Born John Lowery, the Grosse Point, Michigan, native was dubbed John 5 upon meeting Marilyn Manson. To say that this guitarist has worked with everyone is a gross understatement. He currently resides in Rob Zombie’s camp, while moonlighting with everyone from Filter to Rob Halford to Lynyrd Skynyrd. Aside from being far beyond driven, John 5 is in popular demand, because his versatility as a player knows no boundaries. With Marilyn Manson, he clinched the world stage as a goth/industrial six-string slayer, but time has seen John 5 deliver four solo instrumental albums that are meticulous as well as thought-provoking across all genres.
Requiem is his latest. Five spoke to the Aquarian whilst working on the new Rob Zombie release.
You have some surprising songs on Requiem. For example, ‘Pity Belt’ and ‘Pear Anguish’ are mostly blues and country sounding.
Well, I love playing different styles. You know there are tons and tons of shredders, and things like that, but I wanted to do something a little different, so I incorporated different styles of music. Like blue grass, and country and things like that, which not a lot of other heavy metal guitar players have done. I think about everything before I do something, and I thought, ‘Well, how will I get looked at and taken seriously?’ I did something completely different that no one has done, because I didn’t want to be another guitar player thrown in the pile. I love it, too. I just really, really enjoy playing those styles.
Speaking of those kind of styles you hooked up with Lynyrd Skynyrd recently.
I was doing some writing with then and I just love those guys. They are a lot of fun; of course complete legends and just the nicest people. It was a true honor for me to write music with them.
How did the collaboration happen?
I have been doing a lot of work with people like Meatloaf and the Scorpions, and I think they heard about me, and then, also my publishing company got in touch with them, and it worked out really well.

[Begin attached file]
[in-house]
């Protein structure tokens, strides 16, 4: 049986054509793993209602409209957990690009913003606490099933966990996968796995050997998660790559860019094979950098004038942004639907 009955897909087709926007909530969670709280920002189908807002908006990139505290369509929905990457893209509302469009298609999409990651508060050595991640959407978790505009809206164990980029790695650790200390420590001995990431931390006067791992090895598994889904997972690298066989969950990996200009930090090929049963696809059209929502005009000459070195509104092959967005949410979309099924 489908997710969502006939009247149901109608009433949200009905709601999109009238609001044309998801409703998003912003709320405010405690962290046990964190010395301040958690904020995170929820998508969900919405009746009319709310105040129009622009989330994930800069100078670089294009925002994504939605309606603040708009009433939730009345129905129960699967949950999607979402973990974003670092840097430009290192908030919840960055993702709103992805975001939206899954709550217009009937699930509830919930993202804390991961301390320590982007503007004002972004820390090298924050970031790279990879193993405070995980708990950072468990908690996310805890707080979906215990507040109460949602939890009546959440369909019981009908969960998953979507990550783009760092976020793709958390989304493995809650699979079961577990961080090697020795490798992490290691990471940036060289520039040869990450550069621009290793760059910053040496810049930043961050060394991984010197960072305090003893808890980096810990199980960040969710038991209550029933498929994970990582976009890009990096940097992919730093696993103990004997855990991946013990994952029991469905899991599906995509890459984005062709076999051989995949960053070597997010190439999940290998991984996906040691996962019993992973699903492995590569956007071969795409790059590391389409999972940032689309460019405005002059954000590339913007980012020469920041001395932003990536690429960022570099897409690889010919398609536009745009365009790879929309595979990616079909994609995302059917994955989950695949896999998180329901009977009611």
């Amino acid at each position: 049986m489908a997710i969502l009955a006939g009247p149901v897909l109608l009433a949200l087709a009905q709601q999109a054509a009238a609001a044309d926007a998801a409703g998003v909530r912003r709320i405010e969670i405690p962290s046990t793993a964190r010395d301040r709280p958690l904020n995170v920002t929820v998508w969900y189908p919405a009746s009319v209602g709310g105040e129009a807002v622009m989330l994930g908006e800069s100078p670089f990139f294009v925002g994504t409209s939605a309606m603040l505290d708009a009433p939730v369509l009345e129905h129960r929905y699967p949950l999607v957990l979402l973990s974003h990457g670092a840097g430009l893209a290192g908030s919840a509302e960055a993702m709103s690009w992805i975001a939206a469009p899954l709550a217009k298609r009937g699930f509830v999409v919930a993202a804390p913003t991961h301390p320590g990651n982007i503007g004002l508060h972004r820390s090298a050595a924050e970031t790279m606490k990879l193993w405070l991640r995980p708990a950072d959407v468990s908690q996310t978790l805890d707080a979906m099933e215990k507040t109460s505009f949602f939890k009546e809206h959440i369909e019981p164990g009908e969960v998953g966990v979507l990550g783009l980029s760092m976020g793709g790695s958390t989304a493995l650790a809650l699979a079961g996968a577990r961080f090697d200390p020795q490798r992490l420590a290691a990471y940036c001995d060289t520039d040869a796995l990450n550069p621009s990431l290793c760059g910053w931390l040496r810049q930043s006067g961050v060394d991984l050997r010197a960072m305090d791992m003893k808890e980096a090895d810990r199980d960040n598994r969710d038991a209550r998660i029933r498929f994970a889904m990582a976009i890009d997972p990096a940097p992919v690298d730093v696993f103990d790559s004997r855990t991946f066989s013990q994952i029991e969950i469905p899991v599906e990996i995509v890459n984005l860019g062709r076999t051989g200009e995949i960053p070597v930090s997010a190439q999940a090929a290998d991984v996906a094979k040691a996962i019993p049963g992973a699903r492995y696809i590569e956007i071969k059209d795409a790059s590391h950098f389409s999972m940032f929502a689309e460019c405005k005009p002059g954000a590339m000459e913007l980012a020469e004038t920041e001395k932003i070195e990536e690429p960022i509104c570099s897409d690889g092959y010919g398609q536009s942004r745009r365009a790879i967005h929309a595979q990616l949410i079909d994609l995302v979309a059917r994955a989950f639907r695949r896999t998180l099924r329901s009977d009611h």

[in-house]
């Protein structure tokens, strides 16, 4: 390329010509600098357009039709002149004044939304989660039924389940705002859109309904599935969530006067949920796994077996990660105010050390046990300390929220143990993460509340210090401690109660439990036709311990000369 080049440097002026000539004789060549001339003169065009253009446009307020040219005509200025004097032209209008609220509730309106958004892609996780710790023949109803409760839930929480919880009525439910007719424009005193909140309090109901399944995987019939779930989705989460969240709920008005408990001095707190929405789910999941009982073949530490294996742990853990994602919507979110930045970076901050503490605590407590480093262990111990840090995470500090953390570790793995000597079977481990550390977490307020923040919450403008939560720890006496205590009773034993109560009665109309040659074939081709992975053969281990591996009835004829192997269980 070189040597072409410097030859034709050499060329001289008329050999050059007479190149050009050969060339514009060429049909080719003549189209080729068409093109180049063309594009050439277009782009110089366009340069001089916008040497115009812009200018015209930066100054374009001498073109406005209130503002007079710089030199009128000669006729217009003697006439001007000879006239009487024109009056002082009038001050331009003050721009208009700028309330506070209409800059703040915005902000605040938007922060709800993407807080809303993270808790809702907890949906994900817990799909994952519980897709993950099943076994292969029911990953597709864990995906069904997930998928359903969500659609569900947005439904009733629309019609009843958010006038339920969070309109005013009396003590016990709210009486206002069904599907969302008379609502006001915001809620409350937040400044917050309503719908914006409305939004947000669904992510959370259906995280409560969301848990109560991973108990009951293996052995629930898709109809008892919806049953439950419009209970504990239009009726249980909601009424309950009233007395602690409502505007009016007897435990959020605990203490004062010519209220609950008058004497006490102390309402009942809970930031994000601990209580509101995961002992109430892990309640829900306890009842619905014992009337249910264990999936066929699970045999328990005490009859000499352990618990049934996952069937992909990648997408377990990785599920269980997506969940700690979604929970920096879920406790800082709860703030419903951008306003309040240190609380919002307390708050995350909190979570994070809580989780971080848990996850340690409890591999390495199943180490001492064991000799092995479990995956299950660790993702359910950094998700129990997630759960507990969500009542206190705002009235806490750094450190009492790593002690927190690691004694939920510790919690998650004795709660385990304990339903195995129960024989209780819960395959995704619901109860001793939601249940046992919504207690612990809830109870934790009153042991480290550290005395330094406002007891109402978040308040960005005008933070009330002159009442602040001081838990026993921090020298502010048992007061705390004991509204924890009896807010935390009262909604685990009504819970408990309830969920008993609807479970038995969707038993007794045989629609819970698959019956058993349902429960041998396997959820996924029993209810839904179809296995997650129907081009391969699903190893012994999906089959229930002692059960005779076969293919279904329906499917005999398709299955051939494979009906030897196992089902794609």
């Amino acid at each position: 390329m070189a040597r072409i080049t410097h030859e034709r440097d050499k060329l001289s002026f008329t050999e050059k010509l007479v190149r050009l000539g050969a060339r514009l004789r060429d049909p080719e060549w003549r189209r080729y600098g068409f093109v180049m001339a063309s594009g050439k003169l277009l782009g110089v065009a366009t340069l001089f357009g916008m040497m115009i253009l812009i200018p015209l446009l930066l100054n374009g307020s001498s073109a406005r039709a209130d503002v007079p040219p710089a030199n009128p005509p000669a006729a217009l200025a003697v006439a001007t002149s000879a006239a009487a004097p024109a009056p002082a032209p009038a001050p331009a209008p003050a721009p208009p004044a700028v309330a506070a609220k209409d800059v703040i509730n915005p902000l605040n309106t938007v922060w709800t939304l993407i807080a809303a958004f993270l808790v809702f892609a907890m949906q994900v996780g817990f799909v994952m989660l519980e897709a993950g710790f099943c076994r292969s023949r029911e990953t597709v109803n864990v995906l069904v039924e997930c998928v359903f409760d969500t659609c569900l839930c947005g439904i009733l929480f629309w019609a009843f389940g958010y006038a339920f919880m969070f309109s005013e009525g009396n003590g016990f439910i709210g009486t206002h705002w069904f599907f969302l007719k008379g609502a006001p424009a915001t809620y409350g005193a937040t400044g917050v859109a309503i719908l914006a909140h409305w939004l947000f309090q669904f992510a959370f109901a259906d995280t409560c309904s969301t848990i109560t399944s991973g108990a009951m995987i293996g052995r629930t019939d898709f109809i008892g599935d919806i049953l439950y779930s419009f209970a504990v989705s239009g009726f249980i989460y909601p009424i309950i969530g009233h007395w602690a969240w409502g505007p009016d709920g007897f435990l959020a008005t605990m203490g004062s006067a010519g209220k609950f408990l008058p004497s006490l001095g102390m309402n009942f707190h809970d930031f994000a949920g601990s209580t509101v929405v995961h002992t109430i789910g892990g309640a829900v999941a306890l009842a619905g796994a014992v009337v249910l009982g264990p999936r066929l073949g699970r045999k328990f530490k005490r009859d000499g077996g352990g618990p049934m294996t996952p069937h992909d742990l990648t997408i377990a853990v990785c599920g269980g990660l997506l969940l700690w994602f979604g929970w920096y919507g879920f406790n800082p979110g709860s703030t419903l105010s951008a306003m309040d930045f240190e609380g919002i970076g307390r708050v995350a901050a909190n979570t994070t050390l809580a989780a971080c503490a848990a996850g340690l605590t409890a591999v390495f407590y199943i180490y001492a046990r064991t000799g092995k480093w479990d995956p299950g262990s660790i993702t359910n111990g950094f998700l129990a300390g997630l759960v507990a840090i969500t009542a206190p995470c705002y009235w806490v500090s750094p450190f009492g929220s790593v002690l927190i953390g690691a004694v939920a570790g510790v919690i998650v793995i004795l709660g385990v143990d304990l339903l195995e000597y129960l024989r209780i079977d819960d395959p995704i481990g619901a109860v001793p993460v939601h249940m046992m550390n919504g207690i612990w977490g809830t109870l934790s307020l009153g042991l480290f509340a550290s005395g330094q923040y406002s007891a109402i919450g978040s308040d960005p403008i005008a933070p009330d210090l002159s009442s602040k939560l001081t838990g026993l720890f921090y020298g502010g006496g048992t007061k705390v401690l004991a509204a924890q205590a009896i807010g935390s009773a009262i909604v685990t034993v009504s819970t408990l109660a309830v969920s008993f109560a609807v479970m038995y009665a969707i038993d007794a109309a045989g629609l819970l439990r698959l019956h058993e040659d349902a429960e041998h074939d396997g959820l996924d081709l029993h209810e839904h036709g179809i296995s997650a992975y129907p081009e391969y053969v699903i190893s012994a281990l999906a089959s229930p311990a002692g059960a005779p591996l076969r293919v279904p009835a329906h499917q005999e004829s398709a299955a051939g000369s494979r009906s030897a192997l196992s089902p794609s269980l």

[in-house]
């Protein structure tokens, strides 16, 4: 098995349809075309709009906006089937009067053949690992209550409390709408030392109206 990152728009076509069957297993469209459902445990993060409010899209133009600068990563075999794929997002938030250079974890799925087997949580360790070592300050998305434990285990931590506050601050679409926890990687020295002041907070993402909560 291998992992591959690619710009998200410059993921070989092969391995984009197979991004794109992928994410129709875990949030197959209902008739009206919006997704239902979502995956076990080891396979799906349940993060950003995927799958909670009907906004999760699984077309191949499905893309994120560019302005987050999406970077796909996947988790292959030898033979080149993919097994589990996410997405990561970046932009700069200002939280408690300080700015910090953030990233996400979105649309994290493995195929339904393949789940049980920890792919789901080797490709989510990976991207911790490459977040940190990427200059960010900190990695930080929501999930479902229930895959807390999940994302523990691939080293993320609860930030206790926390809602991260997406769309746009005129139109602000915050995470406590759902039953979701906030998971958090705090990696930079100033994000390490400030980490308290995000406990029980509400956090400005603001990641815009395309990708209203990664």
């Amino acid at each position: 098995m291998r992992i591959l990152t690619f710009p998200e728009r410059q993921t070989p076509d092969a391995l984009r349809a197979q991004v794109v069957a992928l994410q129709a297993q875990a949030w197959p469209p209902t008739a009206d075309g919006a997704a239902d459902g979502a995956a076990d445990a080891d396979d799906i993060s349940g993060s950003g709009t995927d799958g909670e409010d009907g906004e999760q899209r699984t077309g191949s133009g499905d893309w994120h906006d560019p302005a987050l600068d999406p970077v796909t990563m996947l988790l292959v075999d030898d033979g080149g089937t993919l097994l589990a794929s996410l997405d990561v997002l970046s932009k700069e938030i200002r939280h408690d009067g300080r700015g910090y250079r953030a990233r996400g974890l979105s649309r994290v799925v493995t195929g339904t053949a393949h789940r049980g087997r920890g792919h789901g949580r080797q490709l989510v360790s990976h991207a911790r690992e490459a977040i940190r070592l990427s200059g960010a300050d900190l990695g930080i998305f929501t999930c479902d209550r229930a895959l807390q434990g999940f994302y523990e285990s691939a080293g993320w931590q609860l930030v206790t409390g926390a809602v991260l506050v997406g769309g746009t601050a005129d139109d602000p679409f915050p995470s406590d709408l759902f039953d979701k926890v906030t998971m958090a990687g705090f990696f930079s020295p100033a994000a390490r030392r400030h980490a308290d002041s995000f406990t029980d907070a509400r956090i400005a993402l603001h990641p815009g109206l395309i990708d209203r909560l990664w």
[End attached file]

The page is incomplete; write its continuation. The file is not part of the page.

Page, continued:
The work you did on Filter’s Anthems For The Damned was excellent as well.
I have been friends with Richard Patrick [frontman] for a long time, and I love Filter and the Amalgamut and all their music. I think Richard is great, and he asked me if I would like to write and I said, ‘Absolutely, I would love to.’ We just wrote a few tunes, and they were smoking, I really like those songs. I think Richard is awesome, so it was a really fun thing for me.
What is the process like when you first meet an artist that wants to work with you? How do you interpret what they are looking for?
Well, actually it’s just like anything else you know. Of course there is that wow factor, you walk into a room and you get to meet one of your heroes. I do my homework; it’s just like anything else. Luckily, all the people that I have worked with, I know a great deal about their body of work, so I am very familiar with what they want. What they have done in the past is usually what they want, something like that. It’s all research, like listening to what progressions they like to write in, what keys they like to write in, what kind of style they like. It’s all research, just like if you are going in for a new job, you want to do as much research as possible so you come in prepared, and I have had pretty good luck so far.